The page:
- Aeroflot became official airline of Manchester United earlier this summer
- Value of five-year deal was not disclosed
- Airlines increasingly seeing value in aligning their brand with football teams
- Both clubs and airlines look for new international markets and fans
What does a Russian airline still shaking off a dubious reputation have in common with one of the biggest football clubs in the world? A match made in branding heaven if you're the marketing men for Aeroflot and Manchester United.
Earlier this summer the Russian carrier signed a five year deal with the English Premier League champions to be the club's official airline.
If it raised a few eyebrows among fans around Old Trafford who wondered if their team would be flying to their European fixtures via Moscow, the view from Russia is that the deal means a great deal indeed.
"Manchester United is one of the leading clubs in the world, with a fan base of 600 million," said Aeroflot's Alexander Lukashin. "We share common values of teamwork and are both leaders in the market."
The airline might be a market leader in Russia, but it has a way to go before becoming a major international airline. Yet the deal is just one instance of how much airlines are valuing alliances with successful sports teams.
"Manchester United often talk about having hundreds of millions global fans, including 18 million in Russia. (Aeroflot) are desperate for the traffic and to migrate some of those fans onto their planes," said Dave Chattaway, Brand Finance's Head of Sports Valuation.
With privileged access to players for airline promotions and pitch-side advertisements, Lukashin expects the airline to ally with the most eye-catching parts of Manchester United. Expect a Manchester United branded plane, TV spots with the likes of Robin van Persie and Ryan Giggs in the not too distant future and their faces to loom large on Aeroflot billboards around the world.
Deals between airlines and football clubs are nothing new, but the size of the deals and scope of the partnerships have boomed in the last few years. Most of Europe's top clubs have an official airline partner, while Barcelona this year broke its 113-year tradition of having no corporate sponsor on the front of their shirt to display Qatar Airways.
Extending these airline partnerships is a logical step for football clubs, says Chattaway.
"These days it's more a question of why haven't all top ten English Premier League teams got an official airline," he said.
"There are cross-selling opportunities for both clubs and airlines and huge awareness opportunities for airlines."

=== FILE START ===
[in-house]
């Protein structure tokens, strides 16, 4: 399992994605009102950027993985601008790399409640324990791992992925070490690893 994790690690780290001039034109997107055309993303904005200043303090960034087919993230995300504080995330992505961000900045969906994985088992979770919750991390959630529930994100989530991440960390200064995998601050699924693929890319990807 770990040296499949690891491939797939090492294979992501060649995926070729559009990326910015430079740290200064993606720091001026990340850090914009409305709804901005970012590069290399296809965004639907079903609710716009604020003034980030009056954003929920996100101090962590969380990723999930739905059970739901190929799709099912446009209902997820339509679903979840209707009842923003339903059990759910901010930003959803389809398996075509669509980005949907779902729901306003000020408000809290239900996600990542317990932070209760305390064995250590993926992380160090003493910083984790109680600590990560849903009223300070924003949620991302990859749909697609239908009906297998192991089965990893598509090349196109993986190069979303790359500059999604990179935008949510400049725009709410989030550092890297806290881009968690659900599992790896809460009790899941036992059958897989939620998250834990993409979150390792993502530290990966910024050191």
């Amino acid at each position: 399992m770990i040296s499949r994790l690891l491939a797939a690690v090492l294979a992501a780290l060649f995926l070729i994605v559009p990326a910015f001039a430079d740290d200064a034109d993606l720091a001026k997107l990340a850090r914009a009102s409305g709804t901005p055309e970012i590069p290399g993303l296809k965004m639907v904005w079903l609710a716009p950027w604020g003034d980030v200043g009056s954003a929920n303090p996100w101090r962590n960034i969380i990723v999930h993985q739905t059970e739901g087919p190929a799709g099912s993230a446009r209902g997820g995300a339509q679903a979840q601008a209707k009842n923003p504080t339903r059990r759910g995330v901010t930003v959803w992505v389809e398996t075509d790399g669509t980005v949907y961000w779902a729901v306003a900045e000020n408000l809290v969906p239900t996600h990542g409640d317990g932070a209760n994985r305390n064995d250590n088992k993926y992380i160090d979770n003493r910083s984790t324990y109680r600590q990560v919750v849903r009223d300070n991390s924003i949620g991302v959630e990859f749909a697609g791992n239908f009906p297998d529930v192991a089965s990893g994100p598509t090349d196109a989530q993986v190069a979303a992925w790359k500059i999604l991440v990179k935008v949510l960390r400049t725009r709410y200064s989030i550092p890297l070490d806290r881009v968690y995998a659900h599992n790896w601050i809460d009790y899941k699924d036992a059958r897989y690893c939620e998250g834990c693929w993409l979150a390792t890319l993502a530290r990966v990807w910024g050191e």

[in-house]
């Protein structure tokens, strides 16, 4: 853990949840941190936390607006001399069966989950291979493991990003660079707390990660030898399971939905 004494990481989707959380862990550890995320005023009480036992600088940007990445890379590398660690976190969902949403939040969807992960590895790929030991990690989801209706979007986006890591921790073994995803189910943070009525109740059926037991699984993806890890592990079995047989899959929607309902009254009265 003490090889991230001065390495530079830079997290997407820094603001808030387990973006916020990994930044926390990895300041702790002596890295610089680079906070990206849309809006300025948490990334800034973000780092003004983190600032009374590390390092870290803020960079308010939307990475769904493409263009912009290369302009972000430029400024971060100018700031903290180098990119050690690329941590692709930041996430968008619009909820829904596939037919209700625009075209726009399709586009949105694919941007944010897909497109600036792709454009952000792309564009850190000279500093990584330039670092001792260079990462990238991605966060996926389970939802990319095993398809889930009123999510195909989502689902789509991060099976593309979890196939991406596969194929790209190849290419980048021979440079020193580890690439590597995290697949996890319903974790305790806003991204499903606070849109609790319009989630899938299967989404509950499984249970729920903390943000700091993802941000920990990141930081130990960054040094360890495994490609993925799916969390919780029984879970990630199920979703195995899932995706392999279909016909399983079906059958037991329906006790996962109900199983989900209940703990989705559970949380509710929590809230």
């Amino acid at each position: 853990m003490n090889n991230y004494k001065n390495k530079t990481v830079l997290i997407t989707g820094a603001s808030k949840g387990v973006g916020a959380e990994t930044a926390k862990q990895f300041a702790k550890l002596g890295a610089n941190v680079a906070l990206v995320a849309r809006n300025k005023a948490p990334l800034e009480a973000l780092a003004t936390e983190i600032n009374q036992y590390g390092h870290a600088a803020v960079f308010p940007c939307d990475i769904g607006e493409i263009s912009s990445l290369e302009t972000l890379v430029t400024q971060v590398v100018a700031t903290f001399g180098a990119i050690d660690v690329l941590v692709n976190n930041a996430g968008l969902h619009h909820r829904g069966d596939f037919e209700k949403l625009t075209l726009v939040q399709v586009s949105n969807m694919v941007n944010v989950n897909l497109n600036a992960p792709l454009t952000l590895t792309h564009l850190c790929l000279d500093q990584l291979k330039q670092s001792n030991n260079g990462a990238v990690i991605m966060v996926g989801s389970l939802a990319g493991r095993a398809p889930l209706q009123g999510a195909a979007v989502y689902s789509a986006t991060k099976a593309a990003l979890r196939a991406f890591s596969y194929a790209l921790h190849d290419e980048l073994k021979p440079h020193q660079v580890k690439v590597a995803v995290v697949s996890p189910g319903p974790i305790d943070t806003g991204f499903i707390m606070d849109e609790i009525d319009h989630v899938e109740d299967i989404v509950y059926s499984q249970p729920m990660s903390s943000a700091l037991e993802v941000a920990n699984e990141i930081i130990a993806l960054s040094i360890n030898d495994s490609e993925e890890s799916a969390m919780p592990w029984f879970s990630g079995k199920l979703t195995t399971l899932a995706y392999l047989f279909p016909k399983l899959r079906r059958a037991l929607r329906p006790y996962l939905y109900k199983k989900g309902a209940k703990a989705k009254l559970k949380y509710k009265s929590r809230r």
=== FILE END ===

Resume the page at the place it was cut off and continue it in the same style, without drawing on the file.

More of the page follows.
The help in logistics for the clubs is one benefit of the deals. Manchester United were whisked around their pre-season tour of Asia on a private jet equipped with lie-flat business class seats, while rivals Manchester City have shirt sponsors Etihad to help with the team's travels. Chelsea FC entered into a deal with U.S. carrier Delta last year to be the club's official airline sponsor. Aeroflot says it will offer Manchester United "strategic travel advice."
The real pay-off however comes from the boost in finances as clubs seek new way to grow revenue and reach emerging markets.
Aeroflot declined to say how much the deal with Manchester United was worth, but industry observers believe they out-bid Turkish Airlines, the club's previous airline sponsor, for an alliance with the club.
If the Aeroflot Manchester United deal seems slightly incongruous, it is perhaps because the biggest players in sponsorship deals have hitherto been the booming airlines from the Middle East-- Emirates, Qatar Airlines and Etihad Airways -- with Emirates a long-time supporter of sports teams, not just football, around the world.
The Dubai-based airline's name can be seen on the shirts of some of the world's best known teams -- Arsenal, Paris Saint-Germain, AC Milan -- and it also boasts a sponsorship deal with Real Madrid.
"Emirates have a habit of sponsoring clubs when they open new routes," said Chattaway. "It can help them bring in promotions and advertise new routes."
Chattaway believes the number of deals and their value will only increase in years to come, as brand positioning and the desire to find new markets becoming more important for both football clubs and airlines.
"When (Indonesian airline) Garuda said it wanted to become a five-star airline, one of the first things it did was partner with a global brand," he said.
Steven Gerrard, the England and Liverpool FC captain, can now be seen with other club players smiling at passengers on a Garuda plane in one of the airline's TV adverts.
"Airlines have realized that partnering with sports is the quickest way to make tag lines like Turkish Airways' 'Globally Yours' a reality," said Chattaway.